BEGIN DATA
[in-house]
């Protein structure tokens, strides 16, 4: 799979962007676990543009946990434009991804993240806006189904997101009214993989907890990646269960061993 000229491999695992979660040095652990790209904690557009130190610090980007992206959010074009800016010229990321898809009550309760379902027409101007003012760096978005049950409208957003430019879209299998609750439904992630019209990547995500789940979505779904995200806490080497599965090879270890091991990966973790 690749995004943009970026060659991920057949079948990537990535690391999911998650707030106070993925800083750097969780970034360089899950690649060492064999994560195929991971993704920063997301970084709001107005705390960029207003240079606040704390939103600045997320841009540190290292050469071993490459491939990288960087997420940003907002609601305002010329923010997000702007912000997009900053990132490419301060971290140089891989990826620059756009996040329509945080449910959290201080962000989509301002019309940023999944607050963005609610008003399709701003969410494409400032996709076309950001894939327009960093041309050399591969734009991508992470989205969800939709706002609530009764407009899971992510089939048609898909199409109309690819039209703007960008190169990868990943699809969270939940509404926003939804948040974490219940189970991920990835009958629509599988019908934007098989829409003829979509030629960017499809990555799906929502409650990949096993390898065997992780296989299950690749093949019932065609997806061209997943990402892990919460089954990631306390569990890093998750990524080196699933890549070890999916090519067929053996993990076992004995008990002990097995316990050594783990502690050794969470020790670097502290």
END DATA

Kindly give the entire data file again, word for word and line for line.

[in-house]
């Protein structure tokens, strides 16, 4: 799979962007676990543009946990434009991804993240806006189904997101009214993989907890990646269960061993 000229491999695992979660040095652990790209904690557009130190610090980007992206959010074009800016010229990321898809009550309760379902027409101007003012760096978005049950409208957003430019879209299998609750439904992630019209990547995500789940979505779904995200806490080497599965090879270890091991990966973790 690749995004943009970026060659991920057949079948990537990535690391999911998650707030106070993925800083750097969780970034360089899950690649060492064999994560195929991971993704920063997301970084709001107005705390960029207003240079606040704390939103600045997320841009540190290292050469071993490459491939990288960087997420940003907002609601305002010329923010997000702007912000997009900053990132490419301060971290140089891989990826620059756009996040329509945080449910959290201080962000989509301002019309940023999944607050963005609610008003399709701003969410494409400032996709076309950001894939327009960093041309050399591969734009991508992470989205969800939709706002609530009764407009899971992510089939048609898909199409109309690819039209703007960008190169990868990943699809969270939940509404926003939804948040974490219940189970991920990835009958629509599988019908934007098989829409003829979509030629960017499809990555799906929502409650990949096993390898065997992780296989299950690749093949019932065609997806061209997943990402892990919460089954990631306390569990890093998750990524080196699933890549070890999916090519067929053996993990076992004995008990002990097995316990050594783990502690050794969470020790670097502290």